Cecille Grey

Nottingham based four piece Cecille Grey have been together for just over a year – already a fixture on the live scene and making a noise on BBC 6Music, the panel moved in to check them out…


Tom Moyser: Cecille Grey make a kind of music we are all familiar with – light string work, floating vocals and a chilled out, eye-of-the-storm-montage in a movie kind of vibe. It’s good as far as it goes. Vocalist Aurélie Guinard has a great voice, capable of Joanna Newsom-esque turns (check out the subtle vocal acrobatics on In the Air), which she could probably make a bit more of. For my own musical tastes, it’s all a little too slow to get really excited about. But they’re just the sort of band I’d love to hear pouring out of my radio on a cold December’s morning.


Alice Sage: The chocolatey voice has occasional touches of Dory Previn or rusty June Tabor. Unfortunately, the singer drops her ‘T’s and ‘H’s on lighter tracks like Bus to Bournemouth – which make her sound like Lily Allen. The songs themselves are Rufus Wainwright, Jeff Buckley-esque – long warbling vowels, dark love-struck misery, plucked guitar and cellos.  They are at their most convincing in the coffee-shop smoothness of Springs slow drums and wandering bassline, and in their wistful, silky lyrics. It’s folk, in the morose and melancholy sense but with the highest quality musicianship – at their worst a little high and insipid but at their best they sound atmospherically deep and gloriously moody.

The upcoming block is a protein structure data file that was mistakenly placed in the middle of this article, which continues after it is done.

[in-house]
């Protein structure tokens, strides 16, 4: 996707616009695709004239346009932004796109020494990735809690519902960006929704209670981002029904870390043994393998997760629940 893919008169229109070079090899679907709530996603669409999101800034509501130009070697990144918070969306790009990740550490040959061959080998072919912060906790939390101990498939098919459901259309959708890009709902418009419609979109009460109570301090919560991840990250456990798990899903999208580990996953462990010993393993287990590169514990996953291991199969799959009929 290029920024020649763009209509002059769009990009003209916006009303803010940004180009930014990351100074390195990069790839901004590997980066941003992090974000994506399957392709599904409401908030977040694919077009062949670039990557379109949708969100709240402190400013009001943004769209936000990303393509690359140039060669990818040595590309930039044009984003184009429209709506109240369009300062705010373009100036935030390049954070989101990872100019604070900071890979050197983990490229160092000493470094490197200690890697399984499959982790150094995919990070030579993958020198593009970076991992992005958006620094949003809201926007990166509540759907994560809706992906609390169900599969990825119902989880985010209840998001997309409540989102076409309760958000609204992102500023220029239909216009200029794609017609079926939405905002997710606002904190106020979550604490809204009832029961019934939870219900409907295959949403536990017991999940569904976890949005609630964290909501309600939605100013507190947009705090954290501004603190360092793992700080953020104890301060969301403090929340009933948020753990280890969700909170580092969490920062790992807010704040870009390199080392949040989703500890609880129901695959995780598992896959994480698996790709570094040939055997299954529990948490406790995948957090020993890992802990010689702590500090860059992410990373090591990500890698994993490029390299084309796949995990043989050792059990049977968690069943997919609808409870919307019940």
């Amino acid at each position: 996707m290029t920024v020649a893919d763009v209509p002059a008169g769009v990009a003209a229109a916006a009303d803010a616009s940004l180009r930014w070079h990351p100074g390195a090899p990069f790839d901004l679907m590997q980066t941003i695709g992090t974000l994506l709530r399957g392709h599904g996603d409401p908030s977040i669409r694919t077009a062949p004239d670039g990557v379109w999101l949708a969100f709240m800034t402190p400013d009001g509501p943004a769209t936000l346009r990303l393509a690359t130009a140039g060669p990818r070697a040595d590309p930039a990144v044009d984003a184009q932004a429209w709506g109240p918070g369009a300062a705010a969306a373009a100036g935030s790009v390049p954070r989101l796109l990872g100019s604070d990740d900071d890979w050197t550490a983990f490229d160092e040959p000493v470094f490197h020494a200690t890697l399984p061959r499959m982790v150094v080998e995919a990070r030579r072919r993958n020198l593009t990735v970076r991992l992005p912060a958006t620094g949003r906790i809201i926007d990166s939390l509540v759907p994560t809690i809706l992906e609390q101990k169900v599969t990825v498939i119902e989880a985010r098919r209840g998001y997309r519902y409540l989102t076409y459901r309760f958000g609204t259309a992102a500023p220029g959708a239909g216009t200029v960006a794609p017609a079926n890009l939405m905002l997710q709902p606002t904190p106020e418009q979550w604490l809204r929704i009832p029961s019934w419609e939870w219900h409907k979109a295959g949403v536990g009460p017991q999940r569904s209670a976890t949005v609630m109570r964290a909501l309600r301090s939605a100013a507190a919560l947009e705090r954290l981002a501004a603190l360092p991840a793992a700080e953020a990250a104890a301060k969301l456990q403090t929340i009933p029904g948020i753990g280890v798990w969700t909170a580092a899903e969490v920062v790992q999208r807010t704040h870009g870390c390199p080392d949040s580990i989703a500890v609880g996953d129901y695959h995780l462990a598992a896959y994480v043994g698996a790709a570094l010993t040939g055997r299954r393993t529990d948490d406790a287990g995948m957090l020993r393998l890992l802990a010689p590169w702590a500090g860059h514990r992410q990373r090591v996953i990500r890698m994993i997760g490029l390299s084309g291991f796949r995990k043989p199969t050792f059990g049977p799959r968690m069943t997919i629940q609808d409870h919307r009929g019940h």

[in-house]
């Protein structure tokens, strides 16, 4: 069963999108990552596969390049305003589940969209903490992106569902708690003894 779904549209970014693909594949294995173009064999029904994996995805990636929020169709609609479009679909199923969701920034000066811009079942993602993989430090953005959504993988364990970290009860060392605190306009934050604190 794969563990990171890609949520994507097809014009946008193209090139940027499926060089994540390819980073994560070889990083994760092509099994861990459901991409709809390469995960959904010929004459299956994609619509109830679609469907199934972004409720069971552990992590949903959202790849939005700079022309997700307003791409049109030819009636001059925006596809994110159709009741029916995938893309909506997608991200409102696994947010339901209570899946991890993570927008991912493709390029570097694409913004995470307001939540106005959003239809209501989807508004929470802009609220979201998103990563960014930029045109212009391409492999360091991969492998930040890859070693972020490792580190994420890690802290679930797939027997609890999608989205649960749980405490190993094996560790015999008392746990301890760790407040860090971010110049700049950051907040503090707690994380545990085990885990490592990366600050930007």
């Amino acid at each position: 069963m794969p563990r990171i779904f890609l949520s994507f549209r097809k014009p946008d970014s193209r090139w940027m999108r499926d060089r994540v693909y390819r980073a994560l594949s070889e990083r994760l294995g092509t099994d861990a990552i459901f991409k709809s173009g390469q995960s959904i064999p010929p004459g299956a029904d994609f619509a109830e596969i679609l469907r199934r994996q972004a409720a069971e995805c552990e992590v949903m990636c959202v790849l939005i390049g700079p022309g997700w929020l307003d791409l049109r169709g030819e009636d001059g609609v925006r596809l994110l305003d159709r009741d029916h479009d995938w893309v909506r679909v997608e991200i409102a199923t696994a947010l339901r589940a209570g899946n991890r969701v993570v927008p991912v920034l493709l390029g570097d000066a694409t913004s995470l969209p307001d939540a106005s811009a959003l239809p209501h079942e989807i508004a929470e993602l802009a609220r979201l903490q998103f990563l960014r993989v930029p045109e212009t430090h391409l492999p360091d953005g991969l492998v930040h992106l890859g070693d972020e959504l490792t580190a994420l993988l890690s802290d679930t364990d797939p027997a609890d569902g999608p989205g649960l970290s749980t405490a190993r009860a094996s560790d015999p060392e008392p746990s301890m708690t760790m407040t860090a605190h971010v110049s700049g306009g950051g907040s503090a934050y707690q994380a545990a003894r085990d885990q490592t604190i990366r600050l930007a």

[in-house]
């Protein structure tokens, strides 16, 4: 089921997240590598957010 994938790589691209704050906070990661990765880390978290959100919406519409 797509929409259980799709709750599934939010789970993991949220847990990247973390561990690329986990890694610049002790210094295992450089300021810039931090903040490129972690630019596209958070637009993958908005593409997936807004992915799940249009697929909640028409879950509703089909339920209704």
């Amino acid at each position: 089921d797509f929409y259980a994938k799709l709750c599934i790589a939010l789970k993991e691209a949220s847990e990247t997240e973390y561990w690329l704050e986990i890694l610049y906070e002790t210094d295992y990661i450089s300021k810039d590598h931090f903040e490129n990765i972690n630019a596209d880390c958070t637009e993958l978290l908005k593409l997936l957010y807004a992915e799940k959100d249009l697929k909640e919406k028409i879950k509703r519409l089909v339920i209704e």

Ian Parker: Cecille Grey’s dreamy folk has a future soundtracking films. Their sweet, delicate songs recall Joanna Newsom and Rufus Wainwright and can easily appeal to both the nu-folk crowd and those tuning into Radio 2 of a grey afternoon. A simple sound backs the lovely warbling voice and it’s easy to understand why this is really beginning to take off after they self-released their first EP. Sign me up for an album as soon as one is ready.

Their self-titled EP is available via their MySpace page here

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